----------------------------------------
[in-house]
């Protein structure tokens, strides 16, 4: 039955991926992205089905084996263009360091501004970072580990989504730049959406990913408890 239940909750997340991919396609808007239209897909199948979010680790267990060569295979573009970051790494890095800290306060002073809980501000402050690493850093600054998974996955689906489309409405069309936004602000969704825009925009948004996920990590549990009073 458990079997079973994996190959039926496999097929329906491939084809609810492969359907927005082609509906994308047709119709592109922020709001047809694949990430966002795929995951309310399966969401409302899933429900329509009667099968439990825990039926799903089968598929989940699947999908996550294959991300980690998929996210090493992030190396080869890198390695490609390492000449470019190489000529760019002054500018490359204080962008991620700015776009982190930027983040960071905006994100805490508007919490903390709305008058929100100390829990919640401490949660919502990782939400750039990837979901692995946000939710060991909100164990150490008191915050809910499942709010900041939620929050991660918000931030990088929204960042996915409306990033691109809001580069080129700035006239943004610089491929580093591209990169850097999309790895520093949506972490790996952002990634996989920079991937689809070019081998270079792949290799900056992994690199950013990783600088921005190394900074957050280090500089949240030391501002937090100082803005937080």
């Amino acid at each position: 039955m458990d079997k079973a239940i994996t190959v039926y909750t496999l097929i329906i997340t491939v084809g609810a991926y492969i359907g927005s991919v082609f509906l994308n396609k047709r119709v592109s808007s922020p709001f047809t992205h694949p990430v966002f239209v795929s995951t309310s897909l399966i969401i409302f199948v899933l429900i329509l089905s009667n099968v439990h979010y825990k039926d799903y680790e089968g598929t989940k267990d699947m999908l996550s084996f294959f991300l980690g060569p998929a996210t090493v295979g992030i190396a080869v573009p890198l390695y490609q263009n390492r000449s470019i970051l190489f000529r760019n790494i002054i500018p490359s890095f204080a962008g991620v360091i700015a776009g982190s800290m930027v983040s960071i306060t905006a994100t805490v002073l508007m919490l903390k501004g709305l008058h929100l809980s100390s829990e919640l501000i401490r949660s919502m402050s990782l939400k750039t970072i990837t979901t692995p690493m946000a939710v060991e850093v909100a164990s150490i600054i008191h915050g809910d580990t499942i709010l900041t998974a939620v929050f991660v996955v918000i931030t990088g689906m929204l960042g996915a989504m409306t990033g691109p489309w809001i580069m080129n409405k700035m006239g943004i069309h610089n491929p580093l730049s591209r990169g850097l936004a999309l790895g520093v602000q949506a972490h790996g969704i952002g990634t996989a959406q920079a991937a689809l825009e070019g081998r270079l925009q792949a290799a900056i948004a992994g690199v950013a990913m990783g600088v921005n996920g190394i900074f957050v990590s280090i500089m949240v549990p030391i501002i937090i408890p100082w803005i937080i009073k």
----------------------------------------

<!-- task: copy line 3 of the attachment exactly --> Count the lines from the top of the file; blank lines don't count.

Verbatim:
């Amino acid at each position: 039955m458990d079997k079973a239940i994996t190959v039926y909750t496999l097929i329906i997340t491939v084809g609810a991926y492969i359907g927005s991919v082609f509906l994308n396609k047709r119709v592109s808007s922020p709001f047809t992205h694949p990430v966002f239209v795929s995951t309310s897909l399966i969401i409302f199948v899933l429900i329509l089905s009667n099968v439990h979010y825990k039926d799903y680790e089968g598929t989940k267990d699947m999908l996550s084996f294959f991300l980690g060569p998929a996210t090493v295979g992030i190396a080869v573009p890198l390695y490609q263009n390492r000449s470019i970051l190489f000529r760019n790494i002054i500018p490359s890095f204080a962008g991620v360091i700015a776009g982190s800290m930027v983040s960071i306060t905006a994100t805490v002073l508007m919490l903390k501004g709305l008058h929100l809980s100390s829990e919640l501000i401490r949660s919502m402050s990782l939400k750039t970072i990837t979901t692995p690493m946000a939710v060991e850093v909100a164990s150490i600054i008191h915050g809910d580990t499942i709010l900041t998974a939620v929050f991660v996955v918000i931030t990088g689906m929204l960042g996915a989504m409306t990033g691109p489309w809001i580069m080129n409405k700035m006239g943004i069309h610089n491929p580093l730049s591209r990169g850097l936004a999309l790895g520093v602000q949506a972490h790996g969704i952002g990634t996989a959406q920079a991937a689809l825009e070019g081998r270079l925009q792949a290799a900056i948004a992994g690199v950013a990913m990783g600088v921005n996920g190394i900074f957050v990590s280090i500089m949240v549990p030391i501002i937090i408890p100082w803005i937080i009073k």